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The extraordinary rise of China’s economy has made understanding Chinese corporate governance an issue of global importance. A rich literature has developed analyzing the Chinese Communist Party’s (CCP’s) role as China’s largest controlling shareholder and the impact that this has on Chinese corporate governance. However, the CCP’s role as the architect – and direct and indirect controller – of institutional investors in China has been largely overlooked in the legal literature.

This Article aims to take the first step in filling this gap in the literature by drawing on Chinese sources and fresh hand-collected empirical, interview, and case study evidence to analyze the meteoric rise of institutional investors in China. It provides a taxonomy of institutional investors in China and reveals how as the market for institutional investors has grown it has become increasingly “atomized” as different types of institutional investors have proliferated. The Article reveals how the CCP has actively and gradually promoted the growth of domestic institutional investors, in terms of types and size, through relaxation of policies and law reforms to improve corporate governance and stabilize the stock market, while limiting the influence of foreign institutional investors. It further analyzes all the Activist Campaigns undertaken by institutional investors in China and maps the network of government bodies, regulations, and tactics that the CCP has developed to directly and indirectly control State-Owned Institutional Investors (SOIIs) and Private-Owned Institutional Investors (POIIs) for the purpose of policy channeling.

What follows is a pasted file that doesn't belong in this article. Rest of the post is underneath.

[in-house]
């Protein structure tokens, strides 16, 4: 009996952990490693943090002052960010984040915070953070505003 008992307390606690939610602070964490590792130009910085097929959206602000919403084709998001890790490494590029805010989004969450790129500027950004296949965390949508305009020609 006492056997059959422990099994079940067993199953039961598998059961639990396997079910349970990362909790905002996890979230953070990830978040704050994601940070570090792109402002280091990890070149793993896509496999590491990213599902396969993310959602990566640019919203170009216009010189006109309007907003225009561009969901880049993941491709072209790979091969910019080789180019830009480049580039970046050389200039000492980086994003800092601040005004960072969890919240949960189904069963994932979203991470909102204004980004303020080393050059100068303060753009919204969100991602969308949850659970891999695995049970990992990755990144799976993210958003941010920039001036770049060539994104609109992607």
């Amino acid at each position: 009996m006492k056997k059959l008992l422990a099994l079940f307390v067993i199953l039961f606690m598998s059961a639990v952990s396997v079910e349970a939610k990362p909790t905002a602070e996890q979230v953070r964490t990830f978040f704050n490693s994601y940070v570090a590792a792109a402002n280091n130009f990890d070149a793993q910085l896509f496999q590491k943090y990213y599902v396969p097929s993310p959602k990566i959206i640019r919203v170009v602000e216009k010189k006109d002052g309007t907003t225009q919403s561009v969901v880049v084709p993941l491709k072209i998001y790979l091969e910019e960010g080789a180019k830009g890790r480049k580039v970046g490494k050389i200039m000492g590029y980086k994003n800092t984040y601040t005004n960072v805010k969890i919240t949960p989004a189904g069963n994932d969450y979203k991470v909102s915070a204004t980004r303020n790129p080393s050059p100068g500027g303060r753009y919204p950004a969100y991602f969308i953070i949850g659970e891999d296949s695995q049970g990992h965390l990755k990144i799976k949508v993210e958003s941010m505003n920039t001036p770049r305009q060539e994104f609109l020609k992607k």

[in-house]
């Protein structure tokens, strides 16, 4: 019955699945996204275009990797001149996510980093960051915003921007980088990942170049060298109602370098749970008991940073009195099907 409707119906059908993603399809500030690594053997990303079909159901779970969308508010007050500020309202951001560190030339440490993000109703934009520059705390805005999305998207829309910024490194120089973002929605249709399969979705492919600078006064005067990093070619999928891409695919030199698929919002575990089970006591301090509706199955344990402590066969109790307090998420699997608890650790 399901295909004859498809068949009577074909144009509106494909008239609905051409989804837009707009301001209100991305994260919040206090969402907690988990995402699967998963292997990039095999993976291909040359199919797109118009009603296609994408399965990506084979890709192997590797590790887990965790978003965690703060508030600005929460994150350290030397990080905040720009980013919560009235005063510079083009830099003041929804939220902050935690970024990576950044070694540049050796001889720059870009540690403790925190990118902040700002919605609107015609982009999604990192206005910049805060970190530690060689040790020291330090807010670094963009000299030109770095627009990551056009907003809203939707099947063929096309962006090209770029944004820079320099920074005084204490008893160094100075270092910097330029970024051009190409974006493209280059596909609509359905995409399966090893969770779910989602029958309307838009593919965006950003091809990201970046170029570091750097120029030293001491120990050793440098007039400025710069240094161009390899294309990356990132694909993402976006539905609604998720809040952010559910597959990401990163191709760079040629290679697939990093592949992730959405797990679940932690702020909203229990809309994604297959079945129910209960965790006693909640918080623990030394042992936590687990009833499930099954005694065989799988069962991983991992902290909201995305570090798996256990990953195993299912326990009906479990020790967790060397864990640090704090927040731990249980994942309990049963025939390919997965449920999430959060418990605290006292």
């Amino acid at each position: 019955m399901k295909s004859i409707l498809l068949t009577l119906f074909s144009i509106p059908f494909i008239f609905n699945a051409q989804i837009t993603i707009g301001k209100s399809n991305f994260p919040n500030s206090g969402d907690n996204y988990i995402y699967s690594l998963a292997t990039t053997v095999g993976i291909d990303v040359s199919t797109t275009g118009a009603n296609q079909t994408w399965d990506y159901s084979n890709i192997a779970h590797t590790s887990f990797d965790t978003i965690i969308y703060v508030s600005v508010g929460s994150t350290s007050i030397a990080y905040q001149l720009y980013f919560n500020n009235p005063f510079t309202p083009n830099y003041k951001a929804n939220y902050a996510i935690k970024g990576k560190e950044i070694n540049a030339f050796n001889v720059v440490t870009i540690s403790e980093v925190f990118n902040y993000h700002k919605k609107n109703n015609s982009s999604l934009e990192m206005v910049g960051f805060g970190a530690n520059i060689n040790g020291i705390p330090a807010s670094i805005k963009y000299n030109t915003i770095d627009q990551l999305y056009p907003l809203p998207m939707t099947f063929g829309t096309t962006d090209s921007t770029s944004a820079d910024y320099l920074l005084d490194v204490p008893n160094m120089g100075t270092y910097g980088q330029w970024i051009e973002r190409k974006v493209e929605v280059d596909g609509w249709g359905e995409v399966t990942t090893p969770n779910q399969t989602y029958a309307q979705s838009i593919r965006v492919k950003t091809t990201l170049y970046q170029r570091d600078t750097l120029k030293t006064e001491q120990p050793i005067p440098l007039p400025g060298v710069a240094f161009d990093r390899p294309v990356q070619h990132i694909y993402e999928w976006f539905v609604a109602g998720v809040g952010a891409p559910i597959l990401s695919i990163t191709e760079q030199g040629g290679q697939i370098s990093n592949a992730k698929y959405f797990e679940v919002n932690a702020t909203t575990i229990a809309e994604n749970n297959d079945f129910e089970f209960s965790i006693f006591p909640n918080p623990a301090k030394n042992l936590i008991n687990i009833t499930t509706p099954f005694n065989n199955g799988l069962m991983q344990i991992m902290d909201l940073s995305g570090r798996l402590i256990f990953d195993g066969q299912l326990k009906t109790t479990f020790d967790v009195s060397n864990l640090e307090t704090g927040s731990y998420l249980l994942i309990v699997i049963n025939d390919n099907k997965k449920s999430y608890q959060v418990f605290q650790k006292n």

This Article concludes by taking a step back and briefly considering what this examination of institutional investors tells us about China’s unique form of capitalism and system of corporate governance. It suggests that the rise of institutional investors in China has been strategically developed in a way to reinforce the CCP’s ultimate control over the financial system. However, contrary to what some conceptions of “state capitalism” may suggest, the CCP does not micro-manage institutional investors on a day-to-day basis. Rather, institutional investors normally function according to free-market forces and increasingly perform an important corporate governance role – with the CCP using its policy channeling in a targeted way to stabilize the market in times of crisis, execute important legal and market reforms, and to maintain calm in society during critical political events: what this Article coin’s the “market within the state” for institutional investors in China.

Published in

Columbia Journal of Asian Law, Forthcoming

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